New Ross man builds giant igloo using snow, water — and kitty litter boxes

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New Ross man builds giant igloo using snow, water — and kitty litter boxes

Igloos are something you expect to see in Canada's North, not in New Ross, N.S.

But Billy Lenihan decided back in December that he was going to build an igloo. A landscaper, Lenihan's work dries up in the winter, so he looks for a project.

No one expected his igloo to be as high as his bungalow, but once he got started, he couldn't stop.

And on Monday, the last full day of winter, he completed his project.

It wasn't any easy job and Lenihan said there's no easy answer as to why he built it so big.

"I have no idea, to tell you the truth. I built a small one last year, in front of the house. This year, I just decided to make it bigger," he said.

"In the wintertime when it's storming, you can come outside and pick at this."

He estimates he put about 800 hours into the structure, which has a door and window.

"It's peaceful … and the light comes in, it's pretty."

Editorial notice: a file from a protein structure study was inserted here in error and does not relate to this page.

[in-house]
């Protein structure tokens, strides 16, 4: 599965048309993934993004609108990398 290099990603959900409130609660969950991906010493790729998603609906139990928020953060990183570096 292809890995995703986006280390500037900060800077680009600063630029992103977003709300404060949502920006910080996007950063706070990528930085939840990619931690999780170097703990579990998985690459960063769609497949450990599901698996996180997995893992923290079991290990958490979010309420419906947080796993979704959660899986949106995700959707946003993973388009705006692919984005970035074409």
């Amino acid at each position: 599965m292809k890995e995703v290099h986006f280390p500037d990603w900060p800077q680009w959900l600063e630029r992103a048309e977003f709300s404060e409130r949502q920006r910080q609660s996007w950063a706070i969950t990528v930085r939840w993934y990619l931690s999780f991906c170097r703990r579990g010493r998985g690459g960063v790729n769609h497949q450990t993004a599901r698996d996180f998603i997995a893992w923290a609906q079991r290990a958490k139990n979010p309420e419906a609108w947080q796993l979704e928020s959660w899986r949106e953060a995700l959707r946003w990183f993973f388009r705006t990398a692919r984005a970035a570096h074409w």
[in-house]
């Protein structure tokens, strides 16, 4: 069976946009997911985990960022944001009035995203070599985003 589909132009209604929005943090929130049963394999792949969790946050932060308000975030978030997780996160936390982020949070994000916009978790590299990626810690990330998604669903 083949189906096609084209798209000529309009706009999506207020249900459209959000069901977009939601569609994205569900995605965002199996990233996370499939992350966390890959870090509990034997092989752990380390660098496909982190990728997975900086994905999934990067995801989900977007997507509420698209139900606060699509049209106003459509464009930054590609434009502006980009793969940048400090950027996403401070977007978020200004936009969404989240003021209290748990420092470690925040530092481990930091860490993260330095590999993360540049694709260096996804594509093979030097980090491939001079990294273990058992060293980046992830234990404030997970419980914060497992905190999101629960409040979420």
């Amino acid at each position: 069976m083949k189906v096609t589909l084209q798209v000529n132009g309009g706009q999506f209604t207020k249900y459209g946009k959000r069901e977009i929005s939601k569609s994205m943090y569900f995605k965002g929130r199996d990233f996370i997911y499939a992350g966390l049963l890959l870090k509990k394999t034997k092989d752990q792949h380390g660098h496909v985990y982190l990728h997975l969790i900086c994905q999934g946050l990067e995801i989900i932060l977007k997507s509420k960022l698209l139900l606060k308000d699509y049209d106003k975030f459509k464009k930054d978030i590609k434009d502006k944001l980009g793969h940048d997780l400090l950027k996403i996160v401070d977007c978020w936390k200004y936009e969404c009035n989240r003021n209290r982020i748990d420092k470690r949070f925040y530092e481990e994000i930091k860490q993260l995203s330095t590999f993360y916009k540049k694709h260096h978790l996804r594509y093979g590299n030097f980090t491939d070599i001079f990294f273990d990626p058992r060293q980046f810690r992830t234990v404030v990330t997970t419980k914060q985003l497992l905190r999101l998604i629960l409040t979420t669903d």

The roof took some engineering, which included making ice blocks out of kitty litter boxes, of all things.

Lenihan said he used pieces of two-by-four wood and piled the ice blocks on top.

Completing the roof meant finding remnants of snow, collecting them with a shovel and heaping them on top of the structure, using a six-metre ladder.

Once Lenihan piles up enough snow, he grabs the hose and starts spraying. He does this several times through the night, which is why the walls are so thick.

"The walls at the bottom are five feet of solid ice."

His neighbours, like Ricky Naugler, weren't sure what to make of Billy's project that kept on growing.

"I wasn't really thinking about what he was doing. He was off, he wasn't working. He must be trying to keep himself busy," Naugler said Monday.

Lenihan covers his igloo with a tarp to protect it, especially if there is a big rainstorm.

He figures the igloo will last until May and, given the thickness of the ice, he won't be surprised to see ice in the
front yard in August.

Lenihan said he hopes next year the whole community will get involved in building a giant, three-storey snowman.